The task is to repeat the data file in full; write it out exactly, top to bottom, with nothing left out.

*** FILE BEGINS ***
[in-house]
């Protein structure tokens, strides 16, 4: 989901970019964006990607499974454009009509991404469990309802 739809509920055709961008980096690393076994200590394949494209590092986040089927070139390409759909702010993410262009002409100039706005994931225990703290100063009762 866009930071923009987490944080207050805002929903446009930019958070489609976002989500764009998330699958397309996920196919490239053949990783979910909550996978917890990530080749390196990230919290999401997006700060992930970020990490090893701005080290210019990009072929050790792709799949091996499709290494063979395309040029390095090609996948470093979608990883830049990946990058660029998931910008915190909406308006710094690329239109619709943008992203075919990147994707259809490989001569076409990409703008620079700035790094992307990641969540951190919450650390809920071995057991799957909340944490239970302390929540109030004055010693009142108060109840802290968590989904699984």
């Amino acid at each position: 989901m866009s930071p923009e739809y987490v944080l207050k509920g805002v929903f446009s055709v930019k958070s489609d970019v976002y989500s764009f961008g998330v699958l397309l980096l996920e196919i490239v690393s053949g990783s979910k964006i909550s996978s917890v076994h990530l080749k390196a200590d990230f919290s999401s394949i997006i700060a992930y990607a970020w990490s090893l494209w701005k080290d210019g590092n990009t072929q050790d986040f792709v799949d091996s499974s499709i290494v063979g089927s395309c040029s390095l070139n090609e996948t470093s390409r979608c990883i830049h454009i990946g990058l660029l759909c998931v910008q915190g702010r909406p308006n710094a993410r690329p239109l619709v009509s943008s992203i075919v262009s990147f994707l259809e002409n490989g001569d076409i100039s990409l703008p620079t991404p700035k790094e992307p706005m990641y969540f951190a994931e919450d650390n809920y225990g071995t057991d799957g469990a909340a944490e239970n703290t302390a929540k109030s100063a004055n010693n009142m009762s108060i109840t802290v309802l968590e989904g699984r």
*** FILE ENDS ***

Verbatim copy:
[in-house]
């Protein structure tokens, strides 16, 4: 989901970019964006990607499974454009009509991404469990309802 739809509920055709961008980096690393076994200590394949494209590092986040089927070139390409759909702010993410262009002409100039706005994931225990703290100063009762 866009930071923009987490944080207050805002929903446009930019958070489609976002989500764009998330699958397309996920196919490239053949990783979910909550996978917890990530080749390196990230919290999401997006700060992930970020990490090893701005080290210019990009072929050790792709799949091996499709290494063979395309040029390095090609996948470093979608990883830049990946990058660029998931910008915190909406308006710094690329239109619709943008992203075919990147994707259809490989001569076409990409703008620079700035790094992307990641969540951190919450650390809920071995057991799957909340944490239970302390929540109030004055010693009142108060109840802290968590989904699984």
């Amino acid at each position: 989901m866009s930071p923009e739809y987490v944080l207050k509920g805002v929903f446009s055709v930019k958070s489609d970019v976002y989500s764009f961008g998330v699958l397309l980096l996920e196919i490239v690393s053949g990783s979910k964006i909550s996978s917890v076994h990530l080749k390196a200590d990230f919290s999401s394949i997006i700060a992930y990607a970020w990490s090893l494209w701005k080290d210019g590092n990009t072929q050790d986040f792709v799949d091996s499974s499709i290494v063979g089927s395309c040029s390095l070139n090609e996948t470093s390409r979608c990883i830049h454009i990946g990058l660029l759909c998931v910008q915190g702010r909406p308006n710094a993410r690329p239109l619709v009509s943008s992203i075919v262009s990147f994707l259809e002409n490989g001569d076409i100039s990409l703008p620079t991404p700035k790094e992307p706005m990641y969540f951190a994931e919450d650390n809920y225990g071995t057991d799957g469990a909340a944490e239970n703290t302390a929540k109030s100063a004055n010693n009142m009762s108060i109840t802290v309802l968590e989904g699984r």